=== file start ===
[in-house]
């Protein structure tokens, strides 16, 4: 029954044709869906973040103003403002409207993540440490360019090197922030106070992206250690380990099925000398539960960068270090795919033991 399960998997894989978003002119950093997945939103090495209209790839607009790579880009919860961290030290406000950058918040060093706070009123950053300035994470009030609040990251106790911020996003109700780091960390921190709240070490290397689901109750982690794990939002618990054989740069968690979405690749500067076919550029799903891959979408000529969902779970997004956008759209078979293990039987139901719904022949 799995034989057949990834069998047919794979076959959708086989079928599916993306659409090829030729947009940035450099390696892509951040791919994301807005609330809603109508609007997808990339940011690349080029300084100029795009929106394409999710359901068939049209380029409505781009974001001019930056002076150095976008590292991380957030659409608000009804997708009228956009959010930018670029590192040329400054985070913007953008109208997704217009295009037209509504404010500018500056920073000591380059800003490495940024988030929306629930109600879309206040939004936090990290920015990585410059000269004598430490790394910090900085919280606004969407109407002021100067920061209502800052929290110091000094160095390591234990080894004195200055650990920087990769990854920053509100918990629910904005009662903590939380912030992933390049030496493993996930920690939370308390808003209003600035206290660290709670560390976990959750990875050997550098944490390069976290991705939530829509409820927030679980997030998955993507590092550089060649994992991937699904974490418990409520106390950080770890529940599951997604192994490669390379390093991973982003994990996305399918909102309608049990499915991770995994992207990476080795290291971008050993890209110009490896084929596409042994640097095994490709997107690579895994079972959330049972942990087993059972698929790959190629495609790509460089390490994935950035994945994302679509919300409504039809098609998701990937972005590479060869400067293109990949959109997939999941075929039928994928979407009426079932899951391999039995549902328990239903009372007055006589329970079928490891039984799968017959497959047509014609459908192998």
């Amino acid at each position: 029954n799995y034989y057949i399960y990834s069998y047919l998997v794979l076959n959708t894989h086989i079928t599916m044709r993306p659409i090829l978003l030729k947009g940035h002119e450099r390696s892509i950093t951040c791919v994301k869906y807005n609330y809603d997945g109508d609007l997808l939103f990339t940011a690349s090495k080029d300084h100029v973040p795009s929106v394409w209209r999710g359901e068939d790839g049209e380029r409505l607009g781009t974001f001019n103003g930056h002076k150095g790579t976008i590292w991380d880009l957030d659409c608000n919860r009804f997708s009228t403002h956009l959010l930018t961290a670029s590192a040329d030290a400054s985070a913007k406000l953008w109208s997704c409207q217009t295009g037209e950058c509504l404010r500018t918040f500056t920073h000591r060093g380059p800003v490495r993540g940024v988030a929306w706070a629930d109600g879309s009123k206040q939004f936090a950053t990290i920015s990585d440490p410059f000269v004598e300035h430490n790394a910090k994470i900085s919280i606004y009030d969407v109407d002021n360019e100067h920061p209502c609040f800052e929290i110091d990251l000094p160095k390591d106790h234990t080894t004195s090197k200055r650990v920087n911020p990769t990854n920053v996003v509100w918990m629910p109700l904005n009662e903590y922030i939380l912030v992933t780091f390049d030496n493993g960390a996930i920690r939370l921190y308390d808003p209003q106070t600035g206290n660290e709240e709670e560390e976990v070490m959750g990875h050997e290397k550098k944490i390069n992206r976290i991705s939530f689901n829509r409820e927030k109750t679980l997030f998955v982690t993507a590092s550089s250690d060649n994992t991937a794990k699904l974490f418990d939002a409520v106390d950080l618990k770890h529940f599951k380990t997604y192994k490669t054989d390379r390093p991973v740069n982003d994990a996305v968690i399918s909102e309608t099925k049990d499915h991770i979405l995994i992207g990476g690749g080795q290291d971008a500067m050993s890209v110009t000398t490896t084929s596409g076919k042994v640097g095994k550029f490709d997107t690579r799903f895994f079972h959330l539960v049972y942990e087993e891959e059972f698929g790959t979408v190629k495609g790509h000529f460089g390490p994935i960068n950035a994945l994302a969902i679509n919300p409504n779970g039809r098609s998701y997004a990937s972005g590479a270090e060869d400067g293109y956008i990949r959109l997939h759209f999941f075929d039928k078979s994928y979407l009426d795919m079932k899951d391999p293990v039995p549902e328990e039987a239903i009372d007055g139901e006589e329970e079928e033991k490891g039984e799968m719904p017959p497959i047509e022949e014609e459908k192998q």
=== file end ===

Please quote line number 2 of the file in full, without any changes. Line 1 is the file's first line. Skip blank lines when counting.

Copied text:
């Protein structure tokens, strides 16, 4: 029954044709869906973040103003403002409207993540440490360019090197922030106070992206250690380990099925000398539960960068270090795919033991 399960998997894989978003002119950093997945939103090495209209790839607009790579880009919860961290030290406000950058918040060093706070009123950053300035994470009030609040990251106790911020996003109700780091960390921190709240070490290397689901109750982690794990939002618990054989740069968690979405690749500067076919550029799903891959979408000529969902779970997004956008759209078979293990039987139901719904022949 799995034989057949990834069998047919794979076959959708086989079928599916993306659409090829030729947009940035450099390696892509951040791919994301807005609330809603109508609007997808990339940011690349080029300084100029795009929106394409999710359901068939049209380029409505781009974001001019930056002076150095976008590292991380957030659409608000009804997708009228956009959010930018670029590192040329400054985070913007953008109208997704217009295009037209509504404010500018500056920073000591380059800003490495940024988030929306629930109600879309206040939004936090990290920015990585410059000269004598430490790394910090900085919280606004969407109407002021100067920061209502800052929290110091000094160095390591234990080894004195200055650990920087990769990854920053509100918990629910904005009662903590939380912030992933390049030496493993996930920690939370308390808003209003600035206290660290709670560390976990959750990875050997550098944490390069976290991705939530829509409820927030679980997030998955993507590092550089060649994992991937699904974490418990409520106390950080770890529940599951997604192994490669390379390093991973982003994990996305399918909102309608049990499915991770995994992207990476080795290291971008050993890209110009490896084929596409042994640097095994490709997107690579895994079972959330049972942990087993059972698929790959190629495609790509460089390490994935950035994945994302679509919300409504039809098609998701990937972005590479060869400067293109990949959109997939999941075929039928994928979407009426079932899951391999039995549902328990239903009372007055006589329970079928490891039984799968017959497959047509014609459908192998």